Electricite de France has completed the biggest single pour of concrete in Britain at the site of a new nuclear power plant in Somerset.
The utility poured 9 000 cubic meters of the material at Hinkley Point, exceeding the amount of concrete that went into the Shard skyscraper in London. It was reinforced by 5 000 t of steel built into a nest 4 meters high that will serve as the base of the first new reactor in the UK since 1995.
The announcement marks completion of the first part of construction work at the Hinkley Point C project, allowing erection of the facilities above ground to begin in earnest. That leaves the £19.6-billion plant on track to start generating electricity within six years, producing enough energy to supply six million homes.
“This is a huge achievement for Hinkley Point C and a major milestone for the UK’s nuclear industry,” Andrew Stephenson, the UK government minister in charge of nuclear power at the Department for Business, Energy and Industrial Strategy, said in a statement released by EDF on Friday.
The scale of the new Hinkley plant makes it the biggest engineering project in the UK by some distance. It will cost more than the tunnel connecting England and France, use enough steel for a railway from between London to Rome and require enough concrete to build 75 sports stadiums.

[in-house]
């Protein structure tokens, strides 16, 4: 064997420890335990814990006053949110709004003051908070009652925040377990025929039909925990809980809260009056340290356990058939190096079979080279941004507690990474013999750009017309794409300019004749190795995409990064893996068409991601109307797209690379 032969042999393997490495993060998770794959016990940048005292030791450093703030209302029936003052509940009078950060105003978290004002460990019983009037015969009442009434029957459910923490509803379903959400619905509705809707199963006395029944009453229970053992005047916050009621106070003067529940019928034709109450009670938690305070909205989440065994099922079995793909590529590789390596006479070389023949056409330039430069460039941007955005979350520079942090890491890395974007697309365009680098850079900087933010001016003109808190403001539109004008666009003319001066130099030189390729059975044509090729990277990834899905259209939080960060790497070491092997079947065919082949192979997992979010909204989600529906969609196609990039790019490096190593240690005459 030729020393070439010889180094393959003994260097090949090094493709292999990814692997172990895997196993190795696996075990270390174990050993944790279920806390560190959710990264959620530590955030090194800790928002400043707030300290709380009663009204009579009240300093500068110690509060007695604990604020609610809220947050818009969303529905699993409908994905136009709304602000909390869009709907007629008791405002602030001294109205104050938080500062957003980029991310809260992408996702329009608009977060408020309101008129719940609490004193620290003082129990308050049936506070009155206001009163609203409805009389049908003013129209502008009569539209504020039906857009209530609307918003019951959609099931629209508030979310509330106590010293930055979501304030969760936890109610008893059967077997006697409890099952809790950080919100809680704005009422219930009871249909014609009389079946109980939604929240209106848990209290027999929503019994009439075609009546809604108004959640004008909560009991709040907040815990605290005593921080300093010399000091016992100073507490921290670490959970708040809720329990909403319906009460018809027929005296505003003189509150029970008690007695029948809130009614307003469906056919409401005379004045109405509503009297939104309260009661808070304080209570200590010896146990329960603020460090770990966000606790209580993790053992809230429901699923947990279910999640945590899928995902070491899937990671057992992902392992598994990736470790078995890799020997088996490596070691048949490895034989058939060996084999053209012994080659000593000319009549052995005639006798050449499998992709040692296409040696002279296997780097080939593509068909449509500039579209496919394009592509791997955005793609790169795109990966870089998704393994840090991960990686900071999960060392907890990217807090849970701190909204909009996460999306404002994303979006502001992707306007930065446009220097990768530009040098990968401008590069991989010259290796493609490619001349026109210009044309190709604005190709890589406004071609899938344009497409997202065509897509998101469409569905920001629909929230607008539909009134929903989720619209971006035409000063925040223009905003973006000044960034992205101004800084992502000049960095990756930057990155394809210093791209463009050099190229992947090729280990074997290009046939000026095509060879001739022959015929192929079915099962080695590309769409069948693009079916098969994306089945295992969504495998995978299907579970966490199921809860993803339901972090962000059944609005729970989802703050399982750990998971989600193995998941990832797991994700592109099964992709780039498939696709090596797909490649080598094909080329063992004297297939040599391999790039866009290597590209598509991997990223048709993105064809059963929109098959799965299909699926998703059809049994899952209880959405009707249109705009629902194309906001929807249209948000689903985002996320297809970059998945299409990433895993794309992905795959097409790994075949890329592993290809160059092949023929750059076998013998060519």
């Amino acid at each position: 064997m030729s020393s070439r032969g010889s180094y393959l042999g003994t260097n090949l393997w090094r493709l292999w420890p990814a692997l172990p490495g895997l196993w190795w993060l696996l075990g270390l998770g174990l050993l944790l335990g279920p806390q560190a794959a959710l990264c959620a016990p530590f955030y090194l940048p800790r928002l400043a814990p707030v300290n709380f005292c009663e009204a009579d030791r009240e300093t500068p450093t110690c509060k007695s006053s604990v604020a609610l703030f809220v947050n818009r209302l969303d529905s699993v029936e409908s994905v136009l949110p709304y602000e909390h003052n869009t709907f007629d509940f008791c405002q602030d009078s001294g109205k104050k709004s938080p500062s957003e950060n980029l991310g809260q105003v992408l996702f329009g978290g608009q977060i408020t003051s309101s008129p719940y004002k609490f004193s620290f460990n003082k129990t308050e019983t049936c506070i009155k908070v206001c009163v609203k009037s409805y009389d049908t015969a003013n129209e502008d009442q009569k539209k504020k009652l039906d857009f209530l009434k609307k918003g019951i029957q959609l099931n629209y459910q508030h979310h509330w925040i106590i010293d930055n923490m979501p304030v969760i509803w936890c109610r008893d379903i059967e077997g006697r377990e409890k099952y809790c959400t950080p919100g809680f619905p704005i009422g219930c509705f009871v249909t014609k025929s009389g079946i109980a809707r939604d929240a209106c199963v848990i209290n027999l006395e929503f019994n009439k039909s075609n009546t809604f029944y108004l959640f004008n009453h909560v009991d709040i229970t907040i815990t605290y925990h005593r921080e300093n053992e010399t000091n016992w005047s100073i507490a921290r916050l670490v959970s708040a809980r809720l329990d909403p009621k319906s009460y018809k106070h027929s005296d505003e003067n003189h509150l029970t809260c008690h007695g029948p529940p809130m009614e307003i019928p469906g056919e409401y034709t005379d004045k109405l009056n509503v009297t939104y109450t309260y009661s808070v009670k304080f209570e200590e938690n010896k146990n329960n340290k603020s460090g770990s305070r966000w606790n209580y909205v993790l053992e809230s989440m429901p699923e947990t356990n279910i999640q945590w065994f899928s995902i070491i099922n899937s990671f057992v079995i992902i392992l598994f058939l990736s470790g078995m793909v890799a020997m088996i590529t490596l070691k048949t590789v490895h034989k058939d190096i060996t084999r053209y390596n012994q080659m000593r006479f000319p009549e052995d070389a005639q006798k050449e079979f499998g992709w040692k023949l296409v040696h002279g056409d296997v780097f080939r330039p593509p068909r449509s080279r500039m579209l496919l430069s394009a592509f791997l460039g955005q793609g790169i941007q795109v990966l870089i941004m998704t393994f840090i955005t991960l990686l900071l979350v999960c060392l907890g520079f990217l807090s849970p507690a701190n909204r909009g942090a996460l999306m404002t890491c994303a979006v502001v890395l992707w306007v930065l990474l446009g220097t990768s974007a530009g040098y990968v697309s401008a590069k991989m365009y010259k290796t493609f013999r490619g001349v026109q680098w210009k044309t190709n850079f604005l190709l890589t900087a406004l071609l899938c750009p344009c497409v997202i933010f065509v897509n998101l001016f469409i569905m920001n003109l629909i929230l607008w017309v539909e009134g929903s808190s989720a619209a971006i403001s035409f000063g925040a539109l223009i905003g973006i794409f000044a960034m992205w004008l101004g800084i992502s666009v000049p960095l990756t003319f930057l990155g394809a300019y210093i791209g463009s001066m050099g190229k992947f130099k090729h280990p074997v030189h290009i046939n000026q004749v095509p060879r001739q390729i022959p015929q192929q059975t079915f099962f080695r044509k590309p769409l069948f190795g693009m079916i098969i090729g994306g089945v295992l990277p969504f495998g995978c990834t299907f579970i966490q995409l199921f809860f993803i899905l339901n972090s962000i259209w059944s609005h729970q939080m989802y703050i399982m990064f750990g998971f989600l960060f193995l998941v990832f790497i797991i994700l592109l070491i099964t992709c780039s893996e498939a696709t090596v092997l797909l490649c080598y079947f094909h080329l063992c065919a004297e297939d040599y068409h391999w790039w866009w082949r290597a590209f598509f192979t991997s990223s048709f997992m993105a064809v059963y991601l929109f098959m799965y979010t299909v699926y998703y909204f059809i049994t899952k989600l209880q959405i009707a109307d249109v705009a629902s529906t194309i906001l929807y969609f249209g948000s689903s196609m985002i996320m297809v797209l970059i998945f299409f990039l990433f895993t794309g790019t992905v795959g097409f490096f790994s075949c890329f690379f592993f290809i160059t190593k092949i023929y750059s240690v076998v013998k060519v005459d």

The company built facilities to mix concrete at the site 1 1/2 years before they were needed to perfect the exact mix of cement, water and aggregate needed to ensure no cracking. Reinforcement bars were laid with precision, no more than 2 cm askew from the plan submitted to regulators.
Other concrete structures at the site include two tunnels to the sea more than 7 m in diameter, drilled by the machines that worked on London’s new Crossrail line. Those will bring water to cool the reactors, capable of filling an Olympic swimming pool in 20 seconds.
Bouygues SA and Laing O’Rourke Plc are the contractors working on the base. Framatome SA is forging the pressure vessel and steam generators that will form the heart of the reactor base just finished. Sarens NV is putting together the world’s biggest crane at the site to aid the construction at a later stage.
EDF said the project currently employs 4,000 people, including 430 apprentices. Another 8 500 have been trained to work at the site.
The project got underway after EDF and its partner, China General Nuclear Power Corp., signed final contracts with the UK government in September 2016. Those call for the plant to earn 92.50 pounds for every megawatt-hour of electricity it produces, almost double the average market rate of 56 pounds over the past year.
Britain currently gets about 8.9 GW from 15 nuclear reactors, and about half that capacity is due to close by 2025, according to the World Nuclear Association. That power represents about a fifth of UK power supply.
The last plant to be completed was the Sizewell B unit in 1995. It’s scheduled to keep working until 2035.